Media World: Does CNBC have a dirty mind? The people of Utah want to know

When it comes to telling lurid sex stories, CNBC is no virgin. Tonight, the business channel airs Porn: Business of Pleasure, following on the stiletto heels of The Business of High-End Prostitution from last year. CNBC this year aired a documentary on Nevada's notorious Mustang Ranch and last year ran an expose of hedge-fund manager Seth Tobias, who apparently lead a secret gay life with a guy named "Tiger" and drowned under mysterious circumstances.

But tonight's offering from the General Electric Co. (GE) channel focuses on the very real problems that adult-entertainment companies face. Like mainstream content providers, porn producers face numerous competitors who provide adult entertainment for free. Hustler's Larry Flynt and Girls Gone Wild impresario Joe Francis even argued -- jokingly, I think -- that the U.S. should bail out the adult industry to the tune of $5 billion. (Now there's a fantasy for you.)
A CNBC rep says it treats pornography -- which generates about $13 billion in U.S. revenue -- as it does any other industry, and denies that the business network is trying to boost ratings with racy programming.

But whether CNBC will inform, rather than titillate, remains to be seen. CNBC is pimping -- promoting, sorry -- the documentary at a volume that made the late Billy Mays seem subtle in comparison. Adult Video News praised the show, hosted by Melissa Lee, as "surprisingly fair."

The channel "actually talked to some of the biggest names in the adult industry, and limited the industry-bashing to brief interviews with former prosecutor Patrick Trueman and self-described 'porn addict' Michael Leahy," according to AVN.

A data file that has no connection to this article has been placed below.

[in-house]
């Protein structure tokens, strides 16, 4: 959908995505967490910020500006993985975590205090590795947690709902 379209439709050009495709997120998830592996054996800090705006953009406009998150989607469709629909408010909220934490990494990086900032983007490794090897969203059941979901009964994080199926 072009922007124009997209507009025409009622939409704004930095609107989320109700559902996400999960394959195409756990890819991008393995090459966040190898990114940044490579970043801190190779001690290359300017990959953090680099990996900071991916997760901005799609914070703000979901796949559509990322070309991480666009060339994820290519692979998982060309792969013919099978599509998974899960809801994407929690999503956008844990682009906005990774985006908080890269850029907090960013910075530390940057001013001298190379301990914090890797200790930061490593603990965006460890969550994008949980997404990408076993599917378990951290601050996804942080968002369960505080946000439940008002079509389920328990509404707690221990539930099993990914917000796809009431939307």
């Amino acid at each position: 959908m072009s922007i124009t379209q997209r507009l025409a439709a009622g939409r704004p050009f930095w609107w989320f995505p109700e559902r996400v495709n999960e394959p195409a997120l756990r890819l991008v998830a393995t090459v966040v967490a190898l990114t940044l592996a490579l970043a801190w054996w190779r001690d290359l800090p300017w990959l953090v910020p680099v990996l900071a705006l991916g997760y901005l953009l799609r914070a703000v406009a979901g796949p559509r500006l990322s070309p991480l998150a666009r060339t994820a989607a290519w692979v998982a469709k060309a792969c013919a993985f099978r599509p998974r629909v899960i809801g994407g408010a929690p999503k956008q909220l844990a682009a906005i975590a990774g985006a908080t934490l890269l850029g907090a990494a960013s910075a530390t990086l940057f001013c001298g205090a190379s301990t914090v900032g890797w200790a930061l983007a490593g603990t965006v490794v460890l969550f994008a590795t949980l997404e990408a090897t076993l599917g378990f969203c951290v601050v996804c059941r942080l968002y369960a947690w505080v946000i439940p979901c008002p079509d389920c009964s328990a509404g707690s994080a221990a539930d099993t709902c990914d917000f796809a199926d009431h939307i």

CNBC also touches on an intriguing talking point: Utahans are very horny. The highly religious birthplace of the squeaky-clean Osmonds has the highest rate of subscriptions to adult online services, according to Harvard research cited by the network; other Bible Belt states are also devoted porn consumers. A phone call to one "Sasha" at Salt Lake City's Dollhouse strip club confirms for me that business is good.

"People in Utah like adult entertainment more than people elsewhere, whether controlling for computer usage, broadband, demographics, etc.," says Ben Edleman of Harvard Business School. "Tough laws in Utah make it hard to get adult entertainment in other formats -- via retail stores, for example -- so online services become relatively more attractive to interested consumers in Utah."

P.T. Barnum learned long ago that people want to be entertained by the weird and unusual. That's why cable and broadcast TV "discovers" porn every year or so. So good news for the many porn consumers in Utah: another year -- and another CNBC special -- isn't so far away.
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